Giannone has overseen the creation of numerous facilities that operate under the Ministry of Caring umbrella. House of Joseph II, its facility for homeless adults in the advanced stages of AIDS, is the only AIDS hospice in Delaware with medical personnel on site 24 hours a day. Brother Robert Perez, a Capuchin friar from the Dominican Republic, is a force there. He studied at St. Charles Seminary in Philadelphia and received a medal in English despite it being his second language. He’s a superstar to the residents—known for his lively meetings, movie star looks and compassionate care. Perez is a friend to the sick. He laughs at their jokes—and makes a few corny ones of his own. He bathes those unable to bathe themselves. And when they lay dying, he holds their hands.
It’s quite a bit louder at Il Bambino, a ministry facility on North Madison Street that serves infants of homeless and formerly homeless families. Site manager Lauren Avera calls her job “a vocation, rather than a career.” Annie Thomas, a retired healthcare worker, is a foster grandparent who gets paid via a stipend from the state. You get the feeling she isn’t there for the money.
“The babies need love and structure,” says Thomas. “It gives me something to do that’s meaningful.”
Rosella Garvin was one of the first residents of Sacred Heart Village on North Monroe Street, the ministry’s permanent housing complex for low-income seniors. Garvin loves to sit on a bench with the other residents, gazing at the renovated Sacred Heart Oratory across the street.
Sacred Heart Village opened in 2001, and became a stabilizing presence in the neighborhood. Residents pay 30 percent of their income and the U.S. Department of Housing and Urban Development (HUD) subsidizes the rest. (According to 2013 HUD Income Limits, $27,750 per person is considered low income in New Castle County. Whether from Social Security or any other kind of assistance, most of these residents earn much less.)
“I wouldn’t give this up for nothing,” says Garvin. Her 600-square-foot unit boasts a kitchen with Corian countertops and Maytag appliances (Giannone worked out a deal with the CEO of Maytag, and got the appliances at cost). Her bedroom is airy and large, and there’s a wheelchair accessible tub. Emergency call buttons and smoke detectors are required for each of Sacred Heart’s 78 units. There is 24-hour security, and cameras that capture “every inch of the building,” says Giannone. Sacred Heart also houses a café, convenience store, hair salon, computer room, fitness room and a medical center.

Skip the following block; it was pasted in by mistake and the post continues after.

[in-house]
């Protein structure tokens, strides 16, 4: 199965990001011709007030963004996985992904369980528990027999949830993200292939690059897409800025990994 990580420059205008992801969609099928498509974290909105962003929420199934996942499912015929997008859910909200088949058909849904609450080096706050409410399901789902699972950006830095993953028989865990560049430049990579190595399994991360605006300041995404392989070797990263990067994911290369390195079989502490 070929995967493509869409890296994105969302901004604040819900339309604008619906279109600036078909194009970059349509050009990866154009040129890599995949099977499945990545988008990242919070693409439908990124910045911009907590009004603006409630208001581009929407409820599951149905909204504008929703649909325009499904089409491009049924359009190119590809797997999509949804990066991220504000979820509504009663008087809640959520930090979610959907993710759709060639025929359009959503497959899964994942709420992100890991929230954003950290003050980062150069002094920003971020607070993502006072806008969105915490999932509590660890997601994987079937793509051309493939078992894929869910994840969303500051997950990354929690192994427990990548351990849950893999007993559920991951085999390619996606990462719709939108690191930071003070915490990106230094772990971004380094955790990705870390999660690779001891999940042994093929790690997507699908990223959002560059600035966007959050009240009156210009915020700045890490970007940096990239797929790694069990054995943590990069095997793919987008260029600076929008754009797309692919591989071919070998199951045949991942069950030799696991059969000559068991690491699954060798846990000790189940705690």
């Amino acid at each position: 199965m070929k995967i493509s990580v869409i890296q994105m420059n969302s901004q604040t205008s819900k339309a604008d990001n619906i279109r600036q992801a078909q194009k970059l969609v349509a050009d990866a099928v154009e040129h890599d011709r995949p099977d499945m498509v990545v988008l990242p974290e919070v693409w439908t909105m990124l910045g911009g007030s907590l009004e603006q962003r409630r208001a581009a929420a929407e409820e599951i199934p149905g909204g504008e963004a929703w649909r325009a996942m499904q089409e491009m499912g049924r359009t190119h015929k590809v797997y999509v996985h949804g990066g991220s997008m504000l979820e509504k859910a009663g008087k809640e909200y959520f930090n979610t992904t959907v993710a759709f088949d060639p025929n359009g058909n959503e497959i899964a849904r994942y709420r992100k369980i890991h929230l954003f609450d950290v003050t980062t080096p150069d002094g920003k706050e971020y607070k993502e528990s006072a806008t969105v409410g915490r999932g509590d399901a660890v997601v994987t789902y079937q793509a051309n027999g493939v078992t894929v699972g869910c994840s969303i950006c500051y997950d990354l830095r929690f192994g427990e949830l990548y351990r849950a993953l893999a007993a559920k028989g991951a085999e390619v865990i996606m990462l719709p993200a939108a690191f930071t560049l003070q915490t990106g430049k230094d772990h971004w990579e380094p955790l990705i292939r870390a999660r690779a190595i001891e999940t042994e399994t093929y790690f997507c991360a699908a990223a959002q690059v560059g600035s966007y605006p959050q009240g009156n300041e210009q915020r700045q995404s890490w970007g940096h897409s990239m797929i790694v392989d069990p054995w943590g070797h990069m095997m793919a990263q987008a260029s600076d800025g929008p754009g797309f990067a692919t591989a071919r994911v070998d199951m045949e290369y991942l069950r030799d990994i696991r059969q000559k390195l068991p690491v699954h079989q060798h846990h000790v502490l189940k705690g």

Fitness manager Michelle Glazier takes a holistic approach to health. “I love seeing the light go on in the residents’ eyes when they’ve made the connection,” she says. “All of a sudden, they can do things for themselves. They can lift their arms. Their quality of life is improved, and maybe mine is, too. When I leave here, I always feel good.”
Sister Pat Kereszi is the manager at Sacred Heart Village. She earned a degree in Pastoral Care and Counseling from Neumann University, and is also a licensed mental health counselor. She knows every resident by name.
“If Sacred Heart didn’t exist,” says Kereszi, “our residents might live with sons or daughters or grandchildren. Some would live in hotels. Many would be homeless.”
There are between 85 and 105 people on Sacred Heart’s two-year waiting list, though there is little turnover. Linda Richardson, the service coordinator who was hired 34 years ago by Sister Magdalen O’Hara, points to the portrait of Dr. Martin Luther King Jr. that hangs in the lobby. She smiles, and says that all cultures are honored here. Giannone keeps an album with the residents’ names and photos, so he can address them personally when he visits. When he does, they get into a major gabfest. But days like today are tough. A resident has died, and Giannone is consoling the others.
“Sacred Heart Village should be a prototype for every government-sponsored senior housing in the nation,” says Wilmington Councilwoman Loretta Walsh. “Any taxpayer who complains about government and goes over there to see what their government is capable of subsidizing feels a sense of relief knowing that their tax dollars are well spent.”
The most important thing about working at Sacred Heart, says Kereszi, is that “every resident is treated with respect and dignity.”
Respect and dignity: two words ministry staffers use often to describe their service to the poor. They’re more like ideals, which were inspired by Giannone, who was inspired by his mother.
Connie Giannone worked as a seamstress in a factory in the Bronx. Her husband served in the armed forces during the Korean War, and bought the family home on Murdock Avenue with money from the G.I. Bill. Connie was the head of the household and Ronald was the second youngest of her seven children. He worked with his mother in the factory, handing out fabrics to the women.
“She was a beautiful lady,” says Ronald Giannone, his normally loud voice softening. He pauses for a moment, clasps his hands, and looks down at the floor. Connie died on June 12, 1987, and Giannone still seems wounded by her loss. Talking about her comforts him. Her portrait hangs in Sacred Heart’s lobby, near Dr. King’s. Every year, the staff and residents celebrate Connie Giannone Day—Sacred Heart Village, in fact, was designed with Connie in mind. It provides for the elderly the kind of housing Giannone wishes he could have provided for her. His immense respect for women was likely born of his relationship with his mother.